Taking The Trauma Out Of Insurance

Cancer survival rates continue to rise thanks to advances in medical science, but will you be able to afford the best treatment?

50% of Australians will develop at least one form of cancer before the age of 85, and 20% will die from the disease, according to a report from the Australian Institute of Health and Welfare (AIHW).

Although the prevalence of cancer continues to rise (incidence of cancer rose by more than 25% in the 25 years to 2007), the number of people dying from the disease has fallen, showing the leaps made by modern medical science with respect to cancer treatment.

The report has shown that cancer patients are increasingly living longer with two thirds now surviving for at least five years.

The cancers with the largest increase in survival rates were prostate and kidney cancer and non-Hodgkin lymphoma. The highest survival rates were lip, prostate, testicular and thyroid cancer and melanoma. All had a five-year survival rate of 90 per cent or more.

This is all undoubtedly good news, but what if you didn’t have enough money to cover the extensive and ongoing cancer treatment? What if you can’t afford to make choices about your care?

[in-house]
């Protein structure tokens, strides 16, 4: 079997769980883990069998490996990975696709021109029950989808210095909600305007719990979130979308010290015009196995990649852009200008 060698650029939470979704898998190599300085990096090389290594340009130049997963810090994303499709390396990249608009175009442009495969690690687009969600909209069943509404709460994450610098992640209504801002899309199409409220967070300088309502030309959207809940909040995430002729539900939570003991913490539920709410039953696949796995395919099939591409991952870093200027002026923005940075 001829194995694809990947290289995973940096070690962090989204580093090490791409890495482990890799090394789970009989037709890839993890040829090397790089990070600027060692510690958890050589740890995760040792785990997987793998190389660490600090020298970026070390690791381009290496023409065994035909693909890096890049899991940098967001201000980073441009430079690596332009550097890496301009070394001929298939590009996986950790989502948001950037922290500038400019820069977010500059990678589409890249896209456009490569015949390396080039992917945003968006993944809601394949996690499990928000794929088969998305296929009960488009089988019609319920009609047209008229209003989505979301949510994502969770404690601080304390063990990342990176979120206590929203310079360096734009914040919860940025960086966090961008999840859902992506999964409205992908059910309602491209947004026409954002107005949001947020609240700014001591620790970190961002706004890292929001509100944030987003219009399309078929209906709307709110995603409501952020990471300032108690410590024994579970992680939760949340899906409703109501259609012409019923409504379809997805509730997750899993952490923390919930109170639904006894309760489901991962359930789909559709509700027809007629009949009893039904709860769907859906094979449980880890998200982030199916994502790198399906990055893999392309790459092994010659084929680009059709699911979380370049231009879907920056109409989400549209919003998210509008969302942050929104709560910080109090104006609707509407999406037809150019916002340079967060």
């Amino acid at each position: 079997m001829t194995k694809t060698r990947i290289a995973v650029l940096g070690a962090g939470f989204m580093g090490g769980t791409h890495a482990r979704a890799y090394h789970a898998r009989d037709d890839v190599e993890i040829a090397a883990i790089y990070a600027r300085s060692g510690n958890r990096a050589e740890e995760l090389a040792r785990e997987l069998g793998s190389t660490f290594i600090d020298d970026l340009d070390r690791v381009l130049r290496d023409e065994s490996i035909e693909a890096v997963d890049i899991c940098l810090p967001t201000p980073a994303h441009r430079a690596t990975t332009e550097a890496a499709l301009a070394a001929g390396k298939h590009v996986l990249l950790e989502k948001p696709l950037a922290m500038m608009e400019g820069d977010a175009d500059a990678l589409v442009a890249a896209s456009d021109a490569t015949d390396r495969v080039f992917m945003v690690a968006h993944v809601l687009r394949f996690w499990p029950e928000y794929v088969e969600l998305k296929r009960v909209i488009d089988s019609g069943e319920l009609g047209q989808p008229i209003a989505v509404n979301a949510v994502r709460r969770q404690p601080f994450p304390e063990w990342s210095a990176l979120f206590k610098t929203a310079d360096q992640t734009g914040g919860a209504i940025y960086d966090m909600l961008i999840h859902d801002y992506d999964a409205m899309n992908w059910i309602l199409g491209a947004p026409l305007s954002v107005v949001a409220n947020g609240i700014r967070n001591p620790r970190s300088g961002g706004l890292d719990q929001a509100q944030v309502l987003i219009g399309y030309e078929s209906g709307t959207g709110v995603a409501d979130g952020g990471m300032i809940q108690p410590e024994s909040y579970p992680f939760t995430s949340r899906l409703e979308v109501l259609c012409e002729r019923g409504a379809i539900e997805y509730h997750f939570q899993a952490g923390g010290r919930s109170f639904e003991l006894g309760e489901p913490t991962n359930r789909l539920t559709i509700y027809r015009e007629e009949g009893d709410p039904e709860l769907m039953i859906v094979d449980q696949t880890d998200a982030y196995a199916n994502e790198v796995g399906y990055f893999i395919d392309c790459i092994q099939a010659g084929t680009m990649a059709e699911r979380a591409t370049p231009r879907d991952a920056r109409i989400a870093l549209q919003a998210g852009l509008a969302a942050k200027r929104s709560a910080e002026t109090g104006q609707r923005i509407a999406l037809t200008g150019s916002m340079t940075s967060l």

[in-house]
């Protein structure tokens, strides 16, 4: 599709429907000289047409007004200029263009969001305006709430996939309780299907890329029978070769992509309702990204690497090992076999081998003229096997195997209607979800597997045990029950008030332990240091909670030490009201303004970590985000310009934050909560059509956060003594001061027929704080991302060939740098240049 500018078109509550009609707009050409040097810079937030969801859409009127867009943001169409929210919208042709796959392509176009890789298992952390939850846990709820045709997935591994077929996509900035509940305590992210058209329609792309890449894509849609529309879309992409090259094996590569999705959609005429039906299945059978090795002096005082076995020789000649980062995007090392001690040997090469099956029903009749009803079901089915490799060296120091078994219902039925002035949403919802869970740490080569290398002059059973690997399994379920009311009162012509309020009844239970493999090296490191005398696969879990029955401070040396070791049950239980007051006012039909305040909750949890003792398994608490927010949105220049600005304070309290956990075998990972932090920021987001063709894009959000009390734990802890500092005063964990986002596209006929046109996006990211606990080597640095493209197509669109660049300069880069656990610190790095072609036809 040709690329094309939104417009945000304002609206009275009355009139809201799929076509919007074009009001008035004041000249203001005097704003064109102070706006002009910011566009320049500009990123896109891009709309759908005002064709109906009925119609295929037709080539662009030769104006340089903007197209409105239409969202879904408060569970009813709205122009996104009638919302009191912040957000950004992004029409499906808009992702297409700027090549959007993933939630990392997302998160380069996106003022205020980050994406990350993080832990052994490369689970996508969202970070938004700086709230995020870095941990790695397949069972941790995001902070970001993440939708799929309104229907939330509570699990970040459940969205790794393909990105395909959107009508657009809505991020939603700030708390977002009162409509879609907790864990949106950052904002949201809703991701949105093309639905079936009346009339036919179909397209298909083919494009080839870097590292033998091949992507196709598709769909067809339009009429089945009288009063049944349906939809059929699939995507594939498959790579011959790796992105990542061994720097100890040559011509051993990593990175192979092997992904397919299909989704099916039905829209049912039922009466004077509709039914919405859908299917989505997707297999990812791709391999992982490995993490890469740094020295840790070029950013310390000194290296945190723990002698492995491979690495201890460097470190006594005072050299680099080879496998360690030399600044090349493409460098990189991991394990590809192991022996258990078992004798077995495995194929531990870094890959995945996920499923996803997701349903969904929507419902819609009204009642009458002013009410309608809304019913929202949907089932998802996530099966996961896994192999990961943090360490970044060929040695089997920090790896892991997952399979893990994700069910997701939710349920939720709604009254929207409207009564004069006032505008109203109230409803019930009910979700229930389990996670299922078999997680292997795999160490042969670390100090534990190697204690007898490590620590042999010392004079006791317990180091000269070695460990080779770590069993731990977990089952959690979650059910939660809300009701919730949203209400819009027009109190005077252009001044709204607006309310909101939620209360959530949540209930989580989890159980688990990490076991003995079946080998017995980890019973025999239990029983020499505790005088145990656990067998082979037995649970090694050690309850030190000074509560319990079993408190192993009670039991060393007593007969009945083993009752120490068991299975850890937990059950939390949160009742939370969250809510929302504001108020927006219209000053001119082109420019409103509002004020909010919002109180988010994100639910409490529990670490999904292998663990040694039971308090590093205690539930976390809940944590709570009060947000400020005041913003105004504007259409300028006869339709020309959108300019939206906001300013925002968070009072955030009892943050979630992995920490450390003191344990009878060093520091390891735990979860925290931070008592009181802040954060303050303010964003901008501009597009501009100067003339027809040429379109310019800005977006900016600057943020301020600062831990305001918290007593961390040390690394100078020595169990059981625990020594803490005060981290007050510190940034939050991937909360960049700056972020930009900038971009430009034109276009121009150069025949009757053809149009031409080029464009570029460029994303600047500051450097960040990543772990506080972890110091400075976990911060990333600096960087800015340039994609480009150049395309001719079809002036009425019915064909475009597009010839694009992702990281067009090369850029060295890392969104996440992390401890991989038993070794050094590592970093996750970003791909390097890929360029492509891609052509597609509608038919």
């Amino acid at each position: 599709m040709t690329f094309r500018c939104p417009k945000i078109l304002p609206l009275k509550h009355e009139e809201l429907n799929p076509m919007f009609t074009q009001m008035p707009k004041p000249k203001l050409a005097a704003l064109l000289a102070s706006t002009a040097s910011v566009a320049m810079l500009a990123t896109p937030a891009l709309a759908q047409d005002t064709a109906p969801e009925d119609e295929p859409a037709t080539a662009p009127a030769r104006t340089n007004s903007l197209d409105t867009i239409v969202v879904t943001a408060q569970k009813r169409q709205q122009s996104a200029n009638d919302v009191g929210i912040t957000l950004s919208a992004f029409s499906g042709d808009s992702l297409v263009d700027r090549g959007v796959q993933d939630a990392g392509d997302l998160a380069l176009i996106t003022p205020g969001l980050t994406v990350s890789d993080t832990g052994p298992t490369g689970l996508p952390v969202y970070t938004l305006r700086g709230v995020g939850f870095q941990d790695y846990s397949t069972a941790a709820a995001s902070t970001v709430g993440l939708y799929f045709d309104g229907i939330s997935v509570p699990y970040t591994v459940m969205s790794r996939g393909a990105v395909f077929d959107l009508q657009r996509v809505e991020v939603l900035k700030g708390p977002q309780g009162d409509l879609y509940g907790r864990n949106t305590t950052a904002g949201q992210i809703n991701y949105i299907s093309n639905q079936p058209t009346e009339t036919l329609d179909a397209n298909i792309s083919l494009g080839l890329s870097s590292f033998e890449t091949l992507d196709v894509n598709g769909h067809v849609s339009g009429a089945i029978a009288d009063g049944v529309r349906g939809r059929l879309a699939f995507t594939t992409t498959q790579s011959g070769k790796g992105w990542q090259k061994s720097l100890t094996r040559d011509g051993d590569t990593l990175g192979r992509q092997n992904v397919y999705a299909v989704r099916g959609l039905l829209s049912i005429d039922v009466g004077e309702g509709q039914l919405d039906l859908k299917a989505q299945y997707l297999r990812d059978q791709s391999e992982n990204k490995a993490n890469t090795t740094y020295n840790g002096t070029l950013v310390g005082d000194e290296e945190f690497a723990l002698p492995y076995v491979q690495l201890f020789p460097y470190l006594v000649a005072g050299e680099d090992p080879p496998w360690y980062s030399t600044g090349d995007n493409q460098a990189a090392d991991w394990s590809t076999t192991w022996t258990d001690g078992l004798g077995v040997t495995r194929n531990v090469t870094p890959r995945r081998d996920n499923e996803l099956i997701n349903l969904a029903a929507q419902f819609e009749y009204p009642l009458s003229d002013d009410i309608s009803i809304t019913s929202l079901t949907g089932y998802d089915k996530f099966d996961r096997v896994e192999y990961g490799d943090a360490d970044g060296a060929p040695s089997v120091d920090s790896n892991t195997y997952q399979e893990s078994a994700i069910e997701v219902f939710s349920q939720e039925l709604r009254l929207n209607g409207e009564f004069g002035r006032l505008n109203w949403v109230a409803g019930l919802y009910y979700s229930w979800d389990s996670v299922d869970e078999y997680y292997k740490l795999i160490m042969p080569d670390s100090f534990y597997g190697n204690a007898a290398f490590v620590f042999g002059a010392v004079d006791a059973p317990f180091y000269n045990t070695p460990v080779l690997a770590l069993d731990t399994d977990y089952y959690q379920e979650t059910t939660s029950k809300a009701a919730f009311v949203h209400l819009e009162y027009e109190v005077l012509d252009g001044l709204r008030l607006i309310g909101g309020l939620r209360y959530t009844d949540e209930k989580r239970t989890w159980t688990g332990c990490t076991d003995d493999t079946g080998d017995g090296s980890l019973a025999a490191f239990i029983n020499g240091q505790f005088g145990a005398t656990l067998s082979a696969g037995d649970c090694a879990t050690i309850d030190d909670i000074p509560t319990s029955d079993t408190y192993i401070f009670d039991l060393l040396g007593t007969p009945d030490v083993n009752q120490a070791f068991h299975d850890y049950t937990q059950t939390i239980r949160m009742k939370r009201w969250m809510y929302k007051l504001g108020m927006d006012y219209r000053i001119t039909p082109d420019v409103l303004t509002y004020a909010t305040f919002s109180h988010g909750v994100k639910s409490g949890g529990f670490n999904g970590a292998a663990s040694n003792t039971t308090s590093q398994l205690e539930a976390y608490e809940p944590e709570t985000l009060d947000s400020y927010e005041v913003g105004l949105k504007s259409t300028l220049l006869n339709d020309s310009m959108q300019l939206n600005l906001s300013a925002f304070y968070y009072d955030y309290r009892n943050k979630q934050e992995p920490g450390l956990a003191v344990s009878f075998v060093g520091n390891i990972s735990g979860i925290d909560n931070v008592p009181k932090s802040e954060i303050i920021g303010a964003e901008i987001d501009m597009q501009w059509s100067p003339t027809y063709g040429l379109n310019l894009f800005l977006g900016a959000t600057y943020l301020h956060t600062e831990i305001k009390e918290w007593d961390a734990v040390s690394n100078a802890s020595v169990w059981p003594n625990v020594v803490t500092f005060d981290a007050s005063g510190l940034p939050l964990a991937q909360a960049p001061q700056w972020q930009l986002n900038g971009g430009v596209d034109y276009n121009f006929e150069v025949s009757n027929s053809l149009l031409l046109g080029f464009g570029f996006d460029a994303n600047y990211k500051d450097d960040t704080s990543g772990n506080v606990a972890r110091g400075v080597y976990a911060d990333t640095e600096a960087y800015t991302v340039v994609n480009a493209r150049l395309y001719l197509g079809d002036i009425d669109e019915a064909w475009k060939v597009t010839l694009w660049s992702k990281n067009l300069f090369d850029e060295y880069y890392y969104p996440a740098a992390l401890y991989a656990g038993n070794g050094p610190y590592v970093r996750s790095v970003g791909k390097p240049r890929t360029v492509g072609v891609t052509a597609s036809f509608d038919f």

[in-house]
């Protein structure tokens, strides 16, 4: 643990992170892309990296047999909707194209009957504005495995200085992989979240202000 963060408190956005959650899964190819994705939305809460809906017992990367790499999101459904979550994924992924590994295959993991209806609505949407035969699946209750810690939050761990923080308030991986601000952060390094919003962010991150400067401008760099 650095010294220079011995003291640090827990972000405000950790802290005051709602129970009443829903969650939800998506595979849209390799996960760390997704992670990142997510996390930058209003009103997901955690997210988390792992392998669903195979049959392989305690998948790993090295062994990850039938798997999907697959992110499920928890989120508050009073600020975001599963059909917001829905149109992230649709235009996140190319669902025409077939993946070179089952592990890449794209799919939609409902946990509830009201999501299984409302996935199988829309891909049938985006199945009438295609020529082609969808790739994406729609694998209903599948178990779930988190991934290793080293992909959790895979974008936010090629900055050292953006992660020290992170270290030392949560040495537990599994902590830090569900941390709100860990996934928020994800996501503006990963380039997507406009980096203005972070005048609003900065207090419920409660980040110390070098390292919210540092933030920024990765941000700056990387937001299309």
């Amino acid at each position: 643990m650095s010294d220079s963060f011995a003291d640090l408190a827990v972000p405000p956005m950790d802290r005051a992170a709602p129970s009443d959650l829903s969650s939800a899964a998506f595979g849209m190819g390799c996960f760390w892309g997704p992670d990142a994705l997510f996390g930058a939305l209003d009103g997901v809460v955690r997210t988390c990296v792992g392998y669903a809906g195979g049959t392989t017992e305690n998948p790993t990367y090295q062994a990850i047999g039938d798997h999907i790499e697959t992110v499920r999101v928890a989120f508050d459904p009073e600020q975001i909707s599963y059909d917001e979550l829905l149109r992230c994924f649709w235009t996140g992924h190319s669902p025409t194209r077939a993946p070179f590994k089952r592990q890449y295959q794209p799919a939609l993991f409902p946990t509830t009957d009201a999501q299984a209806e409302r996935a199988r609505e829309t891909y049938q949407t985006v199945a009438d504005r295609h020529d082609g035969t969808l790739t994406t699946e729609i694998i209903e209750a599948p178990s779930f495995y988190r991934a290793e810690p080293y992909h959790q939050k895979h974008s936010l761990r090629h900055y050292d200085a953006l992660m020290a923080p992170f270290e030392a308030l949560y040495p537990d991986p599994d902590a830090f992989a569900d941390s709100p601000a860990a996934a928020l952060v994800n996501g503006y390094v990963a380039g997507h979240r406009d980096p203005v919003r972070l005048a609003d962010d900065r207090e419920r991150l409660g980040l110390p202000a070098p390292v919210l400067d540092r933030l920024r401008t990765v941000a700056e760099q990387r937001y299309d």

Many of us make the mistake of assuming that private health insurance and Medicare is all the cover we need. Neither of these will help you with all the medical costs you might face for surgery, radiotherapy and chemotherapy. Costs that may be ongoing for many months or even years. They certainly won’t help you meet your living expenses, mortgage and other costs that you will still incur during an extended period out of the workforce.

Critical illness insurance (also called Trauma Insurance) pays a lump sum in the event of a diagnosis of a predefined medical condition such as many forms of cancer. In the tragic event that you or a family member were to befall such an illness, it would undoubtedly be an incredibly stressful event. The lump sum payment can help to meet out of pocket medical expenses not to mention alleviate added financial pressures caused by the need to take time out of the workforce.

Consider the increase in survival rates for all cancers combined:

  • 1982-1987 – 47%
  • 1988-1993 – 52%
  • 1994-1999 – 58%
  • 2000-2005 – 62%

Impressive figures, undoubtedly, but are you prepared for the financial pressures that come with these increased survival rates?

Source: www.aihw.gov.au